Reviews

Metroid Dread – Dreadfully Good

Metroid Dread – Dreadfully Good

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In 35th years the Metroid franchise has seen its fair share of turmoil. Despite its prominence in other Nintendo media like Smash Bros. and spin-off titles in the form of Metroid Prime, but the core, 2D Metroid titles, the ones that put the Metroid in MetroidVania as a sub-genre have languished for the bulk of the years post 2004. Recently though the winds have change have begun to sweep through for the franchise with Castlevania: Lord Of Shadow (and sequels) developer MecurySteam reviving Metroid II in the form of the wonderfully received 2017 title, Metroid: Samus Returns, and now, in 2021, we finally get the next chapter in the Metroid timeline, the long rumoured, and longed for, Metroid Dread.

Set at the (current) endpoint of the Metroid timeline, Samus is bringing with her a host of trauma from her previous encounters with the Metroid, and the X Parasite. Seemingly, the world was in a place of peace, until a mysterious transmission emerged, showing an X out in the wild on the planet ZDR. The Galactic Federation, eager to squash the threat, dispatched E.M.M.I to investigate the area. Usually E.M.M.I would be readily equipped to eliminate the threat instantly, but when all communication with the E.M.M.I dissipates, the Federation turns to Samus to save the day. What transpires is an incredible journey of Samus fighting survival against all odds against the Federation’s own corrupted E.M.M.I forces, and a threat looming above it all pulling the strings on a scheme that could bring about the end of the world if Samus fails. The plot is a fascinating one, pulling on all of the threads from previous Metroid games, whilst weaving a constantly engaging plot through ZDR as well.

Dread by name dread by nature, with Metroid Dread leaning heavily upon moments of suspense to underpin parts of the gameplay. While the standard fare is here and plays as well as it ever has, the intensity ratchets up significantly when Samus enters E.M.M.I zones, areas of each region that are stalked by one of seven E.M.M.I, and when one finds you, it will relentlessly chase you, and should it be successful, you have an incredibly small window of time to evade death. Get caught by an E.M.M.I and you’ll have two miniscule windows of time to parry; failure results in instant death, but success gives you a small window of time to escape. Players will need to utilize the fullest extent of Samus’ skillset to evade and survive the E.M.M.I threat, but the best-laid plans can crumble fast if you’re spotted, and with the excessively small window to counter, players might find themselves frustrated by these encounters, especially given the MetroidVania nature of the game requiring players to re-enter the E.M.M.I zones frequently. Some balancing is also required for the game’s bosses. Ignoring the fact that in the final third of the game, players will begin to see the same re-skinned bosses return for multiple bouts, the bosses themselves are particularly hard to thwart, not because their attack patterns are hard to recognise, but because evading and retaliating on your own end can be quite difficult and the bosses can be a bit bullet-spongy.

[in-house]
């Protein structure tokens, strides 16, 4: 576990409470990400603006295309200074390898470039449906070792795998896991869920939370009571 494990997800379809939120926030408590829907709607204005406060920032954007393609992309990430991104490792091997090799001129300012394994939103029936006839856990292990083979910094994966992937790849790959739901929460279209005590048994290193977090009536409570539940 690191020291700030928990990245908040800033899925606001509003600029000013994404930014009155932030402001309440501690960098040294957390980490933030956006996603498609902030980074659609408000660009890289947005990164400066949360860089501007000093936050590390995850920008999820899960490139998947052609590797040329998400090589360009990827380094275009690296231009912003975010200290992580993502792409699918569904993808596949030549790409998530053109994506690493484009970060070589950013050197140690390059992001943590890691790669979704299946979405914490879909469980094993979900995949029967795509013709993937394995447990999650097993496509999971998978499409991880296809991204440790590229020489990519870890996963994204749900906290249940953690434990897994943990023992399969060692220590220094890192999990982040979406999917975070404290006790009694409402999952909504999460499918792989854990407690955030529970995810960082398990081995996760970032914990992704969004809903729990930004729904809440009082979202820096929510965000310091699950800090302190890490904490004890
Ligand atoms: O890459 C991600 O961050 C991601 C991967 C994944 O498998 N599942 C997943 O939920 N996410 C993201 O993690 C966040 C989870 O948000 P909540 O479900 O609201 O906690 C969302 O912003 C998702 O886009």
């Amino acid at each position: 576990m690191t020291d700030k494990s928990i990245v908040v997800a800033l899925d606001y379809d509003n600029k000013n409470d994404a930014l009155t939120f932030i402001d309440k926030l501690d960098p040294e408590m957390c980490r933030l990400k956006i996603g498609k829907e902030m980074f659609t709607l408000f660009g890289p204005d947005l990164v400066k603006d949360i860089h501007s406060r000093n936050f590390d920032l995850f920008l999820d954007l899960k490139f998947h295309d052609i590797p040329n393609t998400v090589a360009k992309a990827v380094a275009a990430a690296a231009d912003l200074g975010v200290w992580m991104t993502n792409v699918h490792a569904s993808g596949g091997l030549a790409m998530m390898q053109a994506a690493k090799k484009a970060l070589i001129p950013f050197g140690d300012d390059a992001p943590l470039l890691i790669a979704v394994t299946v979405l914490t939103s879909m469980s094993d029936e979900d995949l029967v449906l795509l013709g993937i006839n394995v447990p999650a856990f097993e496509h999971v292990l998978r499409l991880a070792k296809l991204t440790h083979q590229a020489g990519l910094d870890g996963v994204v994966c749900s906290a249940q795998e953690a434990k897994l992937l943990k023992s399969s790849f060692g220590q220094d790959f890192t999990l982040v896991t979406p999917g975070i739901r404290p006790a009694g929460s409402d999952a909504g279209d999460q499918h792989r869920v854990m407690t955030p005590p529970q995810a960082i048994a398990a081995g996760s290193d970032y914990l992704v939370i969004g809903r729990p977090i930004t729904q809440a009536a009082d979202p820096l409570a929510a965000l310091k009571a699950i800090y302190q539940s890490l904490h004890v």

Samus’ biggest threats can be a bit of a handful, but outside of those arenas and E.M.M.I zones, the moment-to-moment of Dread is exceptional. The MetroidVania elements are well implemented, with players zig-zagging across the map with ease. The critical path is usually quite clear, and the game does a great job of highlighting Samus’ newly acquired abilities to ensure that once the onboarding is complete, you can then scan your map quickly and identify your next destination. Combat, especially as Samus’ artillery expands, has been well balanced, with Samus always feeling like the dominant force in the room, but still vulnerable at any given moment. The parry functionality, introduced in Samus Returns, itself returns in Dread and ensures the game continues to feel modern and fresh, despite the classic elements included that take the spotlight. The game draws upon all of the right elements from previous Metroid entries; the updated combat of Samus Returns, the world structure of Metroid Fusion, and the expansive, fairly overwhelming size of Super Metroid.

Metroid Dread is a pretty game. Samus will visit a number of different regions on ZDR, but each feels as though it has an identity of its own, more than the cliche fire and ice regions, or the region with toxic air. Each region has been stunningly rendered, either on the big screen or in handheld mode. CG cutscenes have been realised incredibly well and the voice-acting is superb. The pulsating soundtrack, evoking the spirit of previous titles, instantly grabs your attention, and even when implemented more subtly, is additive to every scenario you Samus finds herself in.

Metroid Dread is a truly exceptional return to the spotlight for the franchise and Samus Aran. Having been somewhat lost in the wilderness for the better part of a decade, the pair of Nintendo and MercurySteam has worked wonders for the franchise. Some balancing issues erode at the unbelievable foundation of the game, but dread about the future of Metroid no longer, Samus is back in style.

Metroid Dread was reviewed on the Nintendo Switch (OLED Model) with a code and console kindly provided by Nintendo Australia